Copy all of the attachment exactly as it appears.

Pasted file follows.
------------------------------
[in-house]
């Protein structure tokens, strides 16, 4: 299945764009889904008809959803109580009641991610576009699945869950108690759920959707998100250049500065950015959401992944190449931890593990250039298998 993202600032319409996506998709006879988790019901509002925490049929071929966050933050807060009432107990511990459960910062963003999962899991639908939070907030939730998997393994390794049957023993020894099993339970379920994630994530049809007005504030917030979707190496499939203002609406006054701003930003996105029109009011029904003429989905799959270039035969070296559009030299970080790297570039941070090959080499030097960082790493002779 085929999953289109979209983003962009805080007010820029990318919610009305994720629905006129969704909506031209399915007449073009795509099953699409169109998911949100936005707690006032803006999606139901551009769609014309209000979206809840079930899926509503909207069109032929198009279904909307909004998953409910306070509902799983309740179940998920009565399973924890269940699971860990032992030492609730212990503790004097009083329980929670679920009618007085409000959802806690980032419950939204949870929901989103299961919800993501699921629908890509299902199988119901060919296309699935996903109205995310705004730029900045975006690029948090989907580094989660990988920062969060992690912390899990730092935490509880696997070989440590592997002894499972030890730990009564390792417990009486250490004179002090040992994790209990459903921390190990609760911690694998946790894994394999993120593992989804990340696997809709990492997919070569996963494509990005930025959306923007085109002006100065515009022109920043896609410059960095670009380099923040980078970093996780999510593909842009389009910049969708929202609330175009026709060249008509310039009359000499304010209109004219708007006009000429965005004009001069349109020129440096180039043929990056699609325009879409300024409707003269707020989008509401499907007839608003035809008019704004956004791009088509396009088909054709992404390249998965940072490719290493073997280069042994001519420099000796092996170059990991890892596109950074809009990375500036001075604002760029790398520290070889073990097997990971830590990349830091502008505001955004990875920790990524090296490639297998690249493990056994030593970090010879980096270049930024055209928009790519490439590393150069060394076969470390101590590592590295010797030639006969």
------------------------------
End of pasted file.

[in-house]
């Protein structure tokens, strides 16, 4: 299945764009889904008809959803109580009641991610576009699945869950108690759920959707998100250049500065950015959401992944190449931890593990250039298998 993202600032319409996506998709006879988790019901509002925490049929071929966050933050807060009432107990511990459960910062963003999962899991639908939070907030939730998997393994390794049957023993020894099993339970379920994630994530049809007005504030917030979707190496499939203002609406006054701003930003996105029109009011029904003429989905799959270039035969070296559009030299970080790297570039941070090959080499030097960082790493002779 085929999953289109979209983003962009805080007010820029990318919610009305994720629905006129969704909506031209399915007449073009795509099953699409169109998911949100936005707690006032803006999606139901551009769609014309209000979206809840079930899926509503909207069109032929198009279904909307909004998953409910306070509902799983309740179940998920009565399973924890269940699971860990032992030492609730212990503790004097009083329980929670679920009618007085409000959802806690980032419950939204949870929901989103299961919800993501699921629908890509299902199988119901060919296309699935996903109205995310705004730029900045975006690029948090989907580094989660990988920062969060992690912390899990730092935490509880696997070989440590592997002894499972030890730990009564390792417990009486250490004179002090040992994790209990459903921390190990609760911690694998946790894994394999993120593992989804990340696997809709990492997919070569996963494509990005930025959306923007085109002006100065515009022109920043896609410059960095670009380099923040980078970093996780999510593909842009389009910049969708929202609330175009026709060249008509310039009359000499304010209109004219708007006009000429965005004009001069349109020129440096180039043929990056699609325009879409300024409707003269707020989008509401499907007839608003035809008019704004956004791009088509396009088909054709992404390249998965940072490719290493073997280069042994001519420099000796092996170059990991890892596109950074809009990375500036001075604002760029790398520290070889073990097997990971830590990349830091502008505001955004990875920790990524090296490639297998690249493990056994030593970090010879980096270049930024055209928009790519490439590393150069060394076969470390101590590592590295010797030639006969």